In its complaint, CAZ alleged that it was entitled to prejudgment interest by virtue of Tex.Rev.Civ.Stat.Ann. art. 5069-1.03 (Vernon 1987), which provides that
[w]hen no specified rate of interest is agreed upon by the parties, interest at the rate of six percent per annum shall be allowed on all accounts and contracts ascertaining the sum payable, commencing on the thirtieth (30th) day from and after the time when the sum is due and payable.
See Perry Roofing Co., 744 S.W.2d at 930; Liquid Energy Corp. v. Trans-Pan Gathering, Inc., 758 S.W.2d 627, 638 (Tex.App.--Amarillo 1988, no writ); USX Corp. v. Union Pac. Resources Co., 753 S.W.2d 845, 857 (Tex.App.--Fort Worth 1988, no writ)
For the purposes of our analysis, we disregard the fact that CAZ, on at least one of the invoices, also billed the Thomassons for accountants' fees incurred by auditors hired by the firm. The accountants' fees charge was clearly delineated on the face of the invoice, and the amount of attorneys' fees and related expenses due could be calculated with comparative ease. Because the district court treated the claims for attorneys' fees and accountants' fees as entirely separate, and denied recovery to CAZ on the accountants' fees claim because CAZ lacked standing to sue for contribution from the Thomassons, we do not consider the fact that the invoices contained a charge for accountants' fees to be a bar to prejudgment interest under the statute
See, e.g., USX Corp., 753 S.W.2d at 857 (contract established both total amount and price of the material to be shipped); Strata Energy, Inc. v. Gavenda, 753 S.W.2d 789, 792 (Tex.App.--Houston [14th Dist.] 1988, writ granted) (damages under contract readily ascertainable by "simple mathematical calculation of each monthly deficiency in royalty payment"); cf. Rio Grande Land & Cattle Co. v. Light, 758 S.W.2d. 747, 748 (Tex. 1988) (Contract for feed lot services did not ascertain sum payable; court determined that service provider was entitled to only equitable prejudgment interest); Liquid Energy Corp., 758 S.W.2d at 638 (gas contracts containing "myriad conditions respecting the quality of gas" do not provide a measure by which sum payable could be ascertained with reasonable certainty)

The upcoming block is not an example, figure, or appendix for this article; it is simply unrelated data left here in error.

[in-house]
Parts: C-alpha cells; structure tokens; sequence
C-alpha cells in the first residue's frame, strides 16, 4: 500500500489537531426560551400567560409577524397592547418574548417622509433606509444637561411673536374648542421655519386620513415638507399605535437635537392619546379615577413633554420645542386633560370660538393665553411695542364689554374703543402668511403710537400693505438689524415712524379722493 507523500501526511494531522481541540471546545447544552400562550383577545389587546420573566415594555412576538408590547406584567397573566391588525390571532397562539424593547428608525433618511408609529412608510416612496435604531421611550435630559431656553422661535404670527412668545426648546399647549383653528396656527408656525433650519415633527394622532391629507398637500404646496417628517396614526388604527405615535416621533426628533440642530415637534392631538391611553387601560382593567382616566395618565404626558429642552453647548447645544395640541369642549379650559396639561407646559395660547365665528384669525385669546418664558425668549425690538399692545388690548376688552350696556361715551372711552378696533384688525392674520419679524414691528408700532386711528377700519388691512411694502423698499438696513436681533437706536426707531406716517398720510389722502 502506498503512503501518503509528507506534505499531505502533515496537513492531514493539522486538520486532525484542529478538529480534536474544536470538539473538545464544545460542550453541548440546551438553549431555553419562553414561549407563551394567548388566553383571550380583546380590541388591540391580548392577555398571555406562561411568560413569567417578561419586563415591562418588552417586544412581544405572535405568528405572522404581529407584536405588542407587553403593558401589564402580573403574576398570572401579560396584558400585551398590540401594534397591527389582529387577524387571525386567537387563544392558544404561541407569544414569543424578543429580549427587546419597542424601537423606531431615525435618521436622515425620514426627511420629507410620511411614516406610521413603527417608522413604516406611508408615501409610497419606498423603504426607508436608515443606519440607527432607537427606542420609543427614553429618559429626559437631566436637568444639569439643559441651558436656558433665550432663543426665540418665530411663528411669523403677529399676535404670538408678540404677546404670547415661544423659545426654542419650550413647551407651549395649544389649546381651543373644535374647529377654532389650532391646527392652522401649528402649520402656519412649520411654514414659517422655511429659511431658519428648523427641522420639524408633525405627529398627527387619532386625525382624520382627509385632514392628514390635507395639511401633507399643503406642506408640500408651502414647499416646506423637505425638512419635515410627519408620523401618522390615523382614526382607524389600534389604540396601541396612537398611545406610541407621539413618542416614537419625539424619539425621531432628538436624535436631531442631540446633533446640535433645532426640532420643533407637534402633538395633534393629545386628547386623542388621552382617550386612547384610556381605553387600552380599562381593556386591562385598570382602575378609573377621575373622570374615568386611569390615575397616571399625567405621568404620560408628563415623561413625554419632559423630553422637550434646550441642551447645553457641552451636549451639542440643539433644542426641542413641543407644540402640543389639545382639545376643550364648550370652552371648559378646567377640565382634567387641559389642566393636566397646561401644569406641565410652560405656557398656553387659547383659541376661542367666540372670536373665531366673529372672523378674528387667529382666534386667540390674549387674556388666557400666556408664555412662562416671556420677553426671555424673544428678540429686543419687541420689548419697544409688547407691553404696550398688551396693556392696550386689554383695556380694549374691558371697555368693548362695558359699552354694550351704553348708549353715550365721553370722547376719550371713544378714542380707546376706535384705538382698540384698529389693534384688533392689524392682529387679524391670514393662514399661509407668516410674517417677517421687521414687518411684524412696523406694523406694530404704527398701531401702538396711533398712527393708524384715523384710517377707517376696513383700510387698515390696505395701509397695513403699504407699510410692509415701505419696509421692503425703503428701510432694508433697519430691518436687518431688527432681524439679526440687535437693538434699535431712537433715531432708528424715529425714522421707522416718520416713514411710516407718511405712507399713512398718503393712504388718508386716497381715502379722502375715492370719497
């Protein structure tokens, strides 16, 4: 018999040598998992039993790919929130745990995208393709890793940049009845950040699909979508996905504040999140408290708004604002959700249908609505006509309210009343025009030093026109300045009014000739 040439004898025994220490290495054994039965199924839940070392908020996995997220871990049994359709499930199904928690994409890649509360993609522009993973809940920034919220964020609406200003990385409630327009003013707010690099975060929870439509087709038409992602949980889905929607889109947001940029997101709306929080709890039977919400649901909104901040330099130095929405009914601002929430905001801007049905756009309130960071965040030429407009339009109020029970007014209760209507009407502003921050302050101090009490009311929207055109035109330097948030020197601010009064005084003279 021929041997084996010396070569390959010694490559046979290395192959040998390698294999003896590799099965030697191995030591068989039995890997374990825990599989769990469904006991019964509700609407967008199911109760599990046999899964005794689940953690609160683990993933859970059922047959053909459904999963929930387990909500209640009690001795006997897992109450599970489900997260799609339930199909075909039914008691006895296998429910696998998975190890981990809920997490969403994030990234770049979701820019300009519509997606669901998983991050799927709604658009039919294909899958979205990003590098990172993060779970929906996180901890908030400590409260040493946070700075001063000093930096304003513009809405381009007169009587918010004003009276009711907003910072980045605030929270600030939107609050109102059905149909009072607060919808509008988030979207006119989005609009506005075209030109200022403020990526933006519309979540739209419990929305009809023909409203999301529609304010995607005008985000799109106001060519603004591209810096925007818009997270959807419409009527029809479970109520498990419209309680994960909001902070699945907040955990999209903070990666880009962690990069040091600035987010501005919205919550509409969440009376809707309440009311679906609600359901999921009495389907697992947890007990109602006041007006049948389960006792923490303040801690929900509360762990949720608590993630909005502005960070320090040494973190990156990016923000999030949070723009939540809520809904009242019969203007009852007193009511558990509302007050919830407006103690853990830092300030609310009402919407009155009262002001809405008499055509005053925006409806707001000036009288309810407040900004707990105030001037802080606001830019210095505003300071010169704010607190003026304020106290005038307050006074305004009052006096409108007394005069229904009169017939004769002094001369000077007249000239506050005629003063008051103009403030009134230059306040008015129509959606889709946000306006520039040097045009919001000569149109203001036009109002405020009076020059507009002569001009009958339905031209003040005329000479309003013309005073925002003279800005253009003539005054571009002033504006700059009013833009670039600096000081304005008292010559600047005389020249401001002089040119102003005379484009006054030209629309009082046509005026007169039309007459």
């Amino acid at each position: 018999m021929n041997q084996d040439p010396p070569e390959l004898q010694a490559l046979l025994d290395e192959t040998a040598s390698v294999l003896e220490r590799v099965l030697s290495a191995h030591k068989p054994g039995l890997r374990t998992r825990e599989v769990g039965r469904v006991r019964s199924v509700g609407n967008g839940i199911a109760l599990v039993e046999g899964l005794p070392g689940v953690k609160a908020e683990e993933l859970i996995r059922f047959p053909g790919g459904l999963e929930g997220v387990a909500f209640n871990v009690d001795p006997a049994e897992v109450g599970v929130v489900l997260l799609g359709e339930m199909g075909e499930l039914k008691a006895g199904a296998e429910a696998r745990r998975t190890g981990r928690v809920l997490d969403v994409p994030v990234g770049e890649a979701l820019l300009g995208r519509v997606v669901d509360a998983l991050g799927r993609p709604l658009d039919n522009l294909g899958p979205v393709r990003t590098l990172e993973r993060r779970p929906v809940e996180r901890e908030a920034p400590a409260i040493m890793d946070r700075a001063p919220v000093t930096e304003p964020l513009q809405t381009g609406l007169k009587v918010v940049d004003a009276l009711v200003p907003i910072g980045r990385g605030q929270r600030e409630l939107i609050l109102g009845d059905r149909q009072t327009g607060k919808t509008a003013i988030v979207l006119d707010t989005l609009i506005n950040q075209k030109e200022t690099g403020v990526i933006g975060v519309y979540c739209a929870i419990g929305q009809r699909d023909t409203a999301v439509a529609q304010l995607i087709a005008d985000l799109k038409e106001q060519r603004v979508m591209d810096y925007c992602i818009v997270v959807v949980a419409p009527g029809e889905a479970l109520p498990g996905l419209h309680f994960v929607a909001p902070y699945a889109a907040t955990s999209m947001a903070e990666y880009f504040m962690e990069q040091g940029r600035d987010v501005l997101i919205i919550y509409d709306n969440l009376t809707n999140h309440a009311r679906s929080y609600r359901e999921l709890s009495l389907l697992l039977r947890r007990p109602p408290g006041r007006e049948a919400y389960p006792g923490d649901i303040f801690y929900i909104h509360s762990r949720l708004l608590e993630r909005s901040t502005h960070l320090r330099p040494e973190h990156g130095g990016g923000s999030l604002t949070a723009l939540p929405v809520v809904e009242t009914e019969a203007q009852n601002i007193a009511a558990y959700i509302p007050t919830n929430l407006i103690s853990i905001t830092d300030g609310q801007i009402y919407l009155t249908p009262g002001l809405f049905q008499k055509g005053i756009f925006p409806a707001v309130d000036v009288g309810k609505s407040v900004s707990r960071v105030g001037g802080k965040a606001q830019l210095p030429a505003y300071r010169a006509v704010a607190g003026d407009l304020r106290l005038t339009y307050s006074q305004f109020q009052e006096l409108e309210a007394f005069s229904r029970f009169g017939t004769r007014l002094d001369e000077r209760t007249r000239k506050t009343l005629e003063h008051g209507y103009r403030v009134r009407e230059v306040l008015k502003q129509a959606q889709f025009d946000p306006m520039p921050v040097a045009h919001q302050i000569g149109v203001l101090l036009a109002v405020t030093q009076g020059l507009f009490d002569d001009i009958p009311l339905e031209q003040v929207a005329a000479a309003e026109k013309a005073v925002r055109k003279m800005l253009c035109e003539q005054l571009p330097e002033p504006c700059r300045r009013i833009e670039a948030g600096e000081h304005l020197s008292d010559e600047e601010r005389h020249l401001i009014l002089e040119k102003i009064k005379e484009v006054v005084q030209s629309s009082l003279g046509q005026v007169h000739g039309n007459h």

Under Cavnar, " [p]rejudgment interest shall accrue at the prevailing rate that exists on the date judgment is rendered according to the provisions of Tex.Rev.Civ.Stat.Ann. art. 5069-1.05 Sec. 2 (Vernon Supp.1985)." 696 S.W.2d at 554. The Texas Supreme Court has recently emphasized that in all cases, including contract cases, in which prejudgment interest is awarded on the basis of equity rather than statute, the rate of interest is determined by reference to art. 5069-1.05 Sec. 2, not art. 5069-1.03. See Perry Roofing Co., 744 S.W.2d at 930-31
Section 2 of art. 5069-1.05, which establishes the process for determining the postjudgment interest rate to be used for judgments of Texas state courts in non-contract cases, provides that the rate shall fluctuate between a minimum of 10% and a maximum of 20% according to the interest rate on the Federal Reserve Board's most recent monthly auction of United States treasury bills. See Tex.Rev.Civ.Stat.Ann. art. 5069-1.05 Sec. 2 (Vernon Supp.1989). Ironically, therefore, CAZ, by failing to establish its right to statutory prejudgment interest, may actually obtain a higher rate of prejudgment interest than it would have received had its arguments been successful in the district court.
Although CAZ specifically requested prejudgment interest in its complaint only under art. 5069-1.03, it is still entitled to an award of equitable prejudgment interest in the absence of exceptional circumstances by virtue of its general prayer for relief. See Bowers v. Firestone Tire & Rubber Co., 800 F.2d 474, 479 (5th Cir. 1986) (because federal law governs the sufficiency of pleadings, it is unnecessary for a plaintiff to make a specific prayer for prejudgment interest)